Several Vermont technology companies made a last-ditch plea to the House Commerce and Economic Development Committee over the last two weeks, arguing that the measure would impose unique costs on them that no other state imposes. In addition to regulating agreements with individual consumers, the bill would also regulate the automatic renewal terms that are included in business-to-business agreements. One company suggested it would move out-of-state if the measure passes.
While the legislature often professes support for the technology sector, those pleas fell largely on deaf ears. The Commerce Committee made a token change, agreeing to extend the effective date until July, 2019, thereby giving companies the opportunity to make their case to the legislature next year that the law should not take effect. The Senate has yet to agree to the extended effective date.
Paid Family Leave Passes Another Panel
With little time left in the session, the Senate Committee on Finance on Thursday amended and passed H.196, the paid family leave bill, by a vote of 6-1.
An updated fiscal note prompted the committee to amend the proposal by reducing the 0.141 percent payroll tax that will fund it to 0.136 percent. The Department of Taxes reported that first-year program implementation will cost $500,000, $2 million less than the previous estimate, prompting the committee to reduce the payroll tax on employees. The committee also clarified the roles that the Department of Taxes and the Department of Labor will have in administering the program.
The payroll tax would be collected on the first $150,000 in employee wages and would cover 70 percent of wage replacement during leave taken under the program. An employee could receive up to 12 weeks of paid parental leave and six weeks of paid family leave. Unlike the House-passed version of the bill, grandparents would not qualify for paid leave. An employee who takes paid leave must be reinstated in the first available position comparable to the position that he or she held when the leave began. The employee would not be guaranteed his or her original job, and employers with fewer than 10 employees would be exempt.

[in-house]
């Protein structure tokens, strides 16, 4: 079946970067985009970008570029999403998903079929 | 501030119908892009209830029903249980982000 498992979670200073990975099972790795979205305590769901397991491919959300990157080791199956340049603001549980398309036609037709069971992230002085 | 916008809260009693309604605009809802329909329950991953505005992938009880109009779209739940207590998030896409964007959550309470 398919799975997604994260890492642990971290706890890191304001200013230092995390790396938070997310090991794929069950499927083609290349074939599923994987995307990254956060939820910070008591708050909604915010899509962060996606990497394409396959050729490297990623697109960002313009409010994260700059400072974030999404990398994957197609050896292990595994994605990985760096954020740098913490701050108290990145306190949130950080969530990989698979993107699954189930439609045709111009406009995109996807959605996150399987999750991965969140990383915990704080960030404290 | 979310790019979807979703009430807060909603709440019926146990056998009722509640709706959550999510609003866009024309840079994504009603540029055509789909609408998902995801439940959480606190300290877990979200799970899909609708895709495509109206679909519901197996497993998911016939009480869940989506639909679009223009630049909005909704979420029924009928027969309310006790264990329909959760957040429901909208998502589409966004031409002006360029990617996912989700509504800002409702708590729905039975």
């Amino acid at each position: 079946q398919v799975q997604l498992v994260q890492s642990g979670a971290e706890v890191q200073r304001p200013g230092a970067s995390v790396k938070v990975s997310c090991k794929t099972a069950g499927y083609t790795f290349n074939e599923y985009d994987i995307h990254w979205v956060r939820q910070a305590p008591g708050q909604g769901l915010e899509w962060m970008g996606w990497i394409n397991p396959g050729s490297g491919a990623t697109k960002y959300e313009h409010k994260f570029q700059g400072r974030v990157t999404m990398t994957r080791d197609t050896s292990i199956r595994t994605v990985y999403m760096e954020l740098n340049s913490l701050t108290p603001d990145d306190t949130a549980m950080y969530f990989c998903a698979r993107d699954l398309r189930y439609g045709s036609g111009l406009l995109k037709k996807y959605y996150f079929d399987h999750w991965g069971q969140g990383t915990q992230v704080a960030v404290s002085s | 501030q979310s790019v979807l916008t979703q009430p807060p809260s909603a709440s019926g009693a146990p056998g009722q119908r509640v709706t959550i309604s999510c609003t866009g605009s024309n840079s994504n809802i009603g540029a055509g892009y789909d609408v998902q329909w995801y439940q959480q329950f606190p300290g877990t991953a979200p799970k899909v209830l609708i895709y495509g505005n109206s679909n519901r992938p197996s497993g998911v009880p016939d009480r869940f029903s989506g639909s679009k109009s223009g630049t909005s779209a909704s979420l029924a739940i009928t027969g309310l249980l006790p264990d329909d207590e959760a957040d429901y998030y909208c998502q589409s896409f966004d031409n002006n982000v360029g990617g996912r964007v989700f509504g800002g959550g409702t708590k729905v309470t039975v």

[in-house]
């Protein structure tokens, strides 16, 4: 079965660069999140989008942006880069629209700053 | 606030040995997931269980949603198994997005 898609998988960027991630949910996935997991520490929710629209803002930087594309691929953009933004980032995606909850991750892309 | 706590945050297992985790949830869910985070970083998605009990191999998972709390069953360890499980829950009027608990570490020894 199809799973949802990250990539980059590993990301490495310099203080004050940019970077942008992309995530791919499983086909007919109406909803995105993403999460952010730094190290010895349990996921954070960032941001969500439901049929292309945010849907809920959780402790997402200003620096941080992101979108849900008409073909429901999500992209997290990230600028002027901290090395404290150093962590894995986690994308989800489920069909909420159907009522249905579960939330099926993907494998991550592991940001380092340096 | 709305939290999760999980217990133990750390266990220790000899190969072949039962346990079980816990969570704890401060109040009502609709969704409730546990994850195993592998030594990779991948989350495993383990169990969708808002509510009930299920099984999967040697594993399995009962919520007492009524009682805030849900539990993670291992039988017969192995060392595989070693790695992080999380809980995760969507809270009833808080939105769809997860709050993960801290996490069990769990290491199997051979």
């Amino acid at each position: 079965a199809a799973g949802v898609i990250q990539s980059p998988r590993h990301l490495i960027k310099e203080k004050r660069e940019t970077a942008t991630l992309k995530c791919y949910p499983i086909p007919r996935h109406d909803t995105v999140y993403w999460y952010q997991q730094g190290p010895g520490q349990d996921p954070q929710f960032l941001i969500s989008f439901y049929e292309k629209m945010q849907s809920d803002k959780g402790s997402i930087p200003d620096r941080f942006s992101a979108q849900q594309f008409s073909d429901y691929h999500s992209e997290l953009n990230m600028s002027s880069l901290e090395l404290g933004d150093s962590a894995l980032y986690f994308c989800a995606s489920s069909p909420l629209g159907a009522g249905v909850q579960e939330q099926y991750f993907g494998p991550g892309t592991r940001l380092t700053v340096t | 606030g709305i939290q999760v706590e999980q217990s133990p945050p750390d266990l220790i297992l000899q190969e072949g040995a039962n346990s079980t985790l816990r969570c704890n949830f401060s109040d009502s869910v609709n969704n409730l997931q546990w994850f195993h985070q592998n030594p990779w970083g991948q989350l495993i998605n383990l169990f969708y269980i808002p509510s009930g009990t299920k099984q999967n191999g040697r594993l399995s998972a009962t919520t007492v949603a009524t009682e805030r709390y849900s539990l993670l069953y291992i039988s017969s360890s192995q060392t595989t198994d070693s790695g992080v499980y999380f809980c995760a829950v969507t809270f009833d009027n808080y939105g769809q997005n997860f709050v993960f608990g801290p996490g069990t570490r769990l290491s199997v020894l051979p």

Omnibus Environmental Bill Advances in Senate
The full Senate next week will consider H.559, a bill that combines a number of innocuous measures with one that would allow citizens to sue responsible parties and state government for the enforcement of water quality laws. That provision, aimed at the agricultural sector, is considered a “poison pill” if it remains in the bill when it reaches the governor’s desk. It also appeared in the Senate’s version of S.260 dealing with funding for water quality improvements, but it is not included in the House version.
Among the bills included in H.559 are H.881, a bill that would clarify that corrective action plans don’t require an amendment under Act 250 and H.549, extending the Petroleum Cleanup Fund for ten years beyond its current expiration date of June 30, 2019. Advocates of those bills are now pursuing alternative strategies for ultimate passage.
House Passes Medicaid Technical Bill
The House Health Care Committee on Wednesday passed S.262, a bill that proposes a number of technical changes on the operations of the Department of Vermont Health Access that in some instances brings the department in compliance with state or federal law.
The bill includes a provision that allows health insurance plans to offer at least one Bronze-level qualified health plan without a prescription drug maximum out-of-pocket limit. The department supports the change in order to allow an additional enrollment option for customers who do not benefit from the prescription drug limit and to promote stability and innovation in the qualified health plan market.